A New York Estate is usually comprised of many different types of assets. There can be bank accounts, brokerage accounts, retirement funds, and business interests in the form of limited liability companies, partnerships and corporations. However, one of the most common and valuable assets of an estate is real estate. There may be commercial properties or residential properties.
The estate fiduciaries, whether an Administrator or Executor, must protect and manage the estate properties. This is part of the fiduciaries’ duties and is necessary for effective estate settlement. In many instances an executor or administrator may be faced with the problem that the real estate is occupied by individuals who refuse to vacate the premises and who do not have a legal right to remain in possession. The New York Probate Lawyer Blog has published earlier articles regarding this estate dilemma. As will be discussed in this blog post, the issue is very common.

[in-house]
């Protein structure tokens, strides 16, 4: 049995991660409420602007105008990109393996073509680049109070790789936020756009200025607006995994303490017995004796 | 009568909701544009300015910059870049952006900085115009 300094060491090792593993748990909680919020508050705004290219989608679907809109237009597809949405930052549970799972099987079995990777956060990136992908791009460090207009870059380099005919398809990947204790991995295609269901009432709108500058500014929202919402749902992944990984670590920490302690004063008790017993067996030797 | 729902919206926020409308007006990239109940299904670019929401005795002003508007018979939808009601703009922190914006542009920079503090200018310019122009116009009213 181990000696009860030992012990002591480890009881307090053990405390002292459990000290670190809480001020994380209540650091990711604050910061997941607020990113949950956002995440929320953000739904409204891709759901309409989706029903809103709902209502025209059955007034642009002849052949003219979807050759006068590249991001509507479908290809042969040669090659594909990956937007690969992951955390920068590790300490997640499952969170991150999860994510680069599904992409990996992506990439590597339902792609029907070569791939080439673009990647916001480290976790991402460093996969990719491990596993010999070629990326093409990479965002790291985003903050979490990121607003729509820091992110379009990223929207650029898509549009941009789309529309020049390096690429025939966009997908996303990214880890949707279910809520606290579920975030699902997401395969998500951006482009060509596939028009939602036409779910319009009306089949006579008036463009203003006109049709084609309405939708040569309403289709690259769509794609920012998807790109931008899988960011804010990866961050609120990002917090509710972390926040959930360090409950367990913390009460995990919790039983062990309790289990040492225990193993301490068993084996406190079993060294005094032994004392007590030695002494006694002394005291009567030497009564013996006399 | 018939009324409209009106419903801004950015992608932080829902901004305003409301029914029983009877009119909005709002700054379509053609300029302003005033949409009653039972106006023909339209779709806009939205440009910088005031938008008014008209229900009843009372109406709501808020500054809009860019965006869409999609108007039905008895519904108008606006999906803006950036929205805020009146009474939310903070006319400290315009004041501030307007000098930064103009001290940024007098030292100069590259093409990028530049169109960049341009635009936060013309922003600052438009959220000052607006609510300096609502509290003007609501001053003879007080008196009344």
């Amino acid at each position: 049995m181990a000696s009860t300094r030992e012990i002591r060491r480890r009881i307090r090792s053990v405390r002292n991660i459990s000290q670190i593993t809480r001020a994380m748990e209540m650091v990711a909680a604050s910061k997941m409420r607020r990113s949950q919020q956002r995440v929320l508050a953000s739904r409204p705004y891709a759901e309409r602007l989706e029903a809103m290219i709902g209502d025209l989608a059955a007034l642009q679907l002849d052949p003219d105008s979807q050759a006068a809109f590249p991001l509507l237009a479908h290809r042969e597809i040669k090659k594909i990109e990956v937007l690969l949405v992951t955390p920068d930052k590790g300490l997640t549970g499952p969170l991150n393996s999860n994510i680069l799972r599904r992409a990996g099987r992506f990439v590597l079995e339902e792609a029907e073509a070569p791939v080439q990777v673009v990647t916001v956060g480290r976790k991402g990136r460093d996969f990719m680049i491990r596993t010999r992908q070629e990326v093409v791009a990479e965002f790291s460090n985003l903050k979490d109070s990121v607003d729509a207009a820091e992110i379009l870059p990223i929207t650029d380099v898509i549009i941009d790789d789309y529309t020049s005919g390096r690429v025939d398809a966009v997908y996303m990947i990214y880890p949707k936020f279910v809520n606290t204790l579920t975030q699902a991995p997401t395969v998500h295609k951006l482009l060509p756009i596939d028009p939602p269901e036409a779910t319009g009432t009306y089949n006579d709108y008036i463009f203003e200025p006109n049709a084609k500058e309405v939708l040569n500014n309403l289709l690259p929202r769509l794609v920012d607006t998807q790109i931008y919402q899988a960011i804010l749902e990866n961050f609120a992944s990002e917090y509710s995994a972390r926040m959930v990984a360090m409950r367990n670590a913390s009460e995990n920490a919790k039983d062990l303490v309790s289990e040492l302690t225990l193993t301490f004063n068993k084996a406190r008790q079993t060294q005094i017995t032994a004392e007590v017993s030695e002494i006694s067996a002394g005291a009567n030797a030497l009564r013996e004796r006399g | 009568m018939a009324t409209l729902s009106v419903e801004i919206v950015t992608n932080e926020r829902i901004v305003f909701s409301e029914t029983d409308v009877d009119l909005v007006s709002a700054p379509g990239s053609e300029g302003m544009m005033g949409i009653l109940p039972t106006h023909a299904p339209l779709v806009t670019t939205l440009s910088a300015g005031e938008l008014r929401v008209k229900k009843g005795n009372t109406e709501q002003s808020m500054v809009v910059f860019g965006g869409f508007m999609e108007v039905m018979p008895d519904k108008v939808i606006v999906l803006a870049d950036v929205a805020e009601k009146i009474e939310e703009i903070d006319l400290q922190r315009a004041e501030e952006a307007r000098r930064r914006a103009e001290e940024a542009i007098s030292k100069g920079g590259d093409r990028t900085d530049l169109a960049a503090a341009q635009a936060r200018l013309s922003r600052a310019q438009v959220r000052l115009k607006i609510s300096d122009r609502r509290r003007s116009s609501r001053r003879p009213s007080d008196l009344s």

When a property owned by the estate is occupied by third parties without any possessory rights, the fiduciary is forced to engage in estate litigation to evict them. Sometimes these eviction cases can be commenced in Landlord-Tenant Court. This is usually the procedure to be used with occupants who have no family or other connection to the decedent. However, when a family member or someone with a close relation to the decedent is improperly refusing to leave the real estate, such as a house, relief may be sought through the procedures in the Surrogate’s Court. As an estate attorney, I have represented many fiduciaries in these types of cases. A recent Manhattan estate case decided by Manhattan Surrogate Nora Anderson on December 19, 2019 entitled Estate of Flender shows how these matters are handled by the Court. In Flender, the decedent’s Last Will directed that the estate real estate be sold. The Will also had a provision that the estate beneficiaries could purchase the real estate if they complied with certain guidelines and timeliness. One of the beneficiaries provided notice that they wanted to buy the estate property where they were presently residing. However, the beneficiary failed to comply with the purchase requirements. As a result, the fiduciary commenced a Surrogate’s Court Procedure Act turnover proceeding to have the beneficiary evicted. The beneficiary argued that the trustees of trusts established under the Will wrongfully refused to make a discretionary payment to the beneficiary that would have provided the financing for the purchase. After a hearing, the Court found that the trustees did not act in bad faith in refusing to distribute trust assets to facilitate the purchase. The Court granted the relief requested in the turnover proceeding and directed the issuance of a warrant of eviction. The beneficiary was allowed 60 days to vacate the estate property.